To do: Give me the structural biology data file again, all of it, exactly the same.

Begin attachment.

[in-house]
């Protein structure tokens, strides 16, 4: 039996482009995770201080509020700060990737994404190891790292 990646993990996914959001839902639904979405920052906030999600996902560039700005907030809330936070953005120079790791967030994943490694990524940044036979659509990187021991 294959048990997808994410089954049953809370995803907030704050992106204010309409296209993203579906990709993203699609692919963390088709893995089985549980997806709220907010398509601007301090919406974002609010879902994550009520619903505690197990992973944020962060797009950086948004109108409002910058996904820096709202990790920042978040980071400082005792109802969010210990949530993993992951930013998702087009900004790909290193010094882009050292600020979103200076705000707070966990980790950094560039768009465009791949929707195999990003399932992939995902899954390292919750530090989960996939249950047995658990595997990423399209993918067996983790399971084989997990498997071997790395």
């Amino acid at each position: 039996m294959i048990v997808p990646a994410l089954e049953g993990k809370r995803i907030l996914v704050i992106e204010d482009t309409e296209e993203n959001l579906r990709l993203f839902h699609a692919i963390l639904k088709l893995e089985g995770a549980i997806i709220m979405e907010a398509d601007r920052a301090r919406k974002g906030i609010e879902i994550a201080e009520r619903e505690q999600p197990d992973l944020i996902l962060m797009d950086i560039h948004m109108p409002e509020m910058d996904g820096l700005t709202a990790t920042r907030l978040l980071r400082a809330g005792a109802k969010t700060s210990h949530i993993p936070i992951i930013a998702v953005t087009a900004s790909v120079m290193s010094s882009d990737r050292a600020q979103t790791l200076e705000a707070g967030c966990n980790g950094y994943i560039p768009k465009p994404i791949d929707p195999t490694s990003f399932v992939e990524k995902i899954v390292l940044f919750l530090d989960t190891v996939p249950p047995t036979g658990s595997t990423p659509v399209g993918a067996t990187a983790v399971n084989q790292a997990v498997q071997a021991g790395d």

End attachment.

[in-house]
């Protein structure tokens, strides 16, 4: 039996482009995770201080509020700060990737994404190891790292 990646993990996914959001839902639904979405920052906030999600996902560039700005907030809330936070953005120079790791967030994943490694990524940044036979659509990187021991 294959048990997808994410089954049953809370995803907030704050992106204010309409296209993203579906990709993203699609692919963390088709893995089985549980997806709220907010398509601007301090919406974002609010879902994550009520619903505690197990992973944020962060797009950086948004109108409002910058996904820096709202990790920042978040980071400082005792109802969010210990949530993993992951930013998702087009900004790909290193010094882009050292600020979103200076705000707070966990980790950094560039768009465009791949929707195999990003399932992939995902899954390292919750530090989960996939249950047995658990595997990423399209993918067996983790399971084989997990498997071997790395």
């Amino acid at each position: 039996m294959i048990v997808p990646a994410l089954e049953g993990k809370r995803i907030l996914v704050i992106e204010d482009t309409e296209e993203n959001l579906r990709l993203f839902h699609a692919i963390l639904k088709l893995e089985g995770a549980i997806i709220m979405e907010a398509d601007r920052a301090r919406k974002g906030i609010e879902i994550a201080e009520r619903e505690q999600p197990d992973l944020i996902l962060m797009d950086i560039h948004m109108p409002e509020m910058d996904g820096l700005t709202a990790t920042r907030l978040l980071r400082a809330g005792a109802k969010t700060s210990h949530i993993p936070i992951i930013a998702v953005t087009a900004s790909v120079m290193s010094s882009d990737r050292a600020q979103t790791l200076e705000a707070g967030c966990n980790g950094y994943i560039p768009k465009p994404i791949d929707p195999t490694s990003f399932v992939e990524k995902i899954v390292l940044f919750l530090d989960t190891v996939p249950p047995t036979g658990s595997t990423p659509v399209g993918a067996t990187a983790v399971n084989q790292a997990v498997q071997a021991g790395d």